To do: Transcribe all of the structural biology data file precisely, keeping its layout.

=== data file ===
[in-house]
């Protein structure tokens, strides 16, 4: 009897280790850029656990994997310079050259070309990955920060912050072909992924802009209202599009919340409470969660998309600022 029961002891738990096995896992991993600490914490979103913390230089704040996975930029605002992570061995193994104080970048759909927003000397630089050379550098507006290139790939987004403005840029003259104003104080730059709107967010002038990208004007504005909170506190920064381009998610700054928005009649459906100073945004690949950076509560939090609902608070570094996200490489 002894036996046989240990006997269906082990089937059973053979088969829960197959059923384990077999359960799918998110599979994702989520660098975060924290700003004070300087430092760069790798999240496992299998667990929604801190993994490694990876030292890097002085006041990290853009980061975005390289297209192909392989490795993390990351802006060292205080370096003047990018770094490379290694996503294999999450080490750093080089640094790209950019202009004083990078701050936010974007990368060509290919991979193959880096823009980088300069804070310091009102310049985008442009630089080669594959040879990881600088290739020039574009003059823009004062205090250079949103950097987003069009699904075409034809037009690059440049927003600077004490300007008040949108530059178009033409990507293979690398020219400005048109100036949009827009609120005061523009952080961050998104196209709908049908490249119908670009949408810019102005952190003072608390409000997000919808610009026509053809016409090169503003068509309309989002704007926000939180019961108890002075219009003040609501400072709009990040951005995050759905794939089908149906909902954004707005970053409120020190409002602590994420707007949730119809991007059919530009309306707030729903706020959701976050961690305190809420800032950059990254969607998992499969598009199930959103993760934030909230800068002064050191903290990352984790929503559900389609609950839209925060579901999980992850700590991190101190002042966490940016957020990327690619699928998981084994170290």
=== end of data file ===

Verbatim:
[in-house]
């Protein structure tokens, strides 16, 4: 009897280790850029656990994997310079050259070309990955920060912050072909992924802009209202599009919340409470969660998309600022 029961002891738990096995896992991993600490914490979103913390230089704040996975930029605002992570061995193994104080970048759909927003000397630089050379550098507006290139790939987004403005840029003259104003104080730059709107967010002038990208004007504005909170506190920064381009998610700054928005009649459906100073945004690949950076509560939090609902608070570094996200490489 002894036996046989240990006997269906082990089937059973053979088969829960197959059923384990077999359960799918998110599979994702989520660098975060924290700003004070300087430092760069790798999240496992299998667990929604801190993994490694990876030292890097002085006041990290853009980061975005390289297209192909392989490795993390990351802006060292205080370096003047990018770094490379290694996503294999999450080490750093080089640094790209950019202009004083990078701050936010974007990368060509290919991979193959880096823009980088300069804070310091009102310049985008442009630089080669594959040879990881600088290739020039574009003059823009004062205090250079949103950097987003069009699904075409034809037009690059440049927003600077004490300007008040949108530059178009033409990507293979690398020219400005048109100036949009827009609120005061523009952080961050998104196209709908049908490249119908670009949408810019102005952190003072608390409000997000919808610009026509053809016409090169503003068509309309989002704007926000939180019961108890002075219009003040609501400072709009990040951005995050759905794939089908149906909902954004707005970053409120020190409002602590994420707007949730119809991007059919530009309306707030729903706020959701976050961690305190809420800032950059990254969607998992499969598009199930959103993760934030909230800068002064050191903290990352984790929503559900389609609950839209925060579901999980992850700590991190101190002042966490940016957020990327690619699928998981084994170290």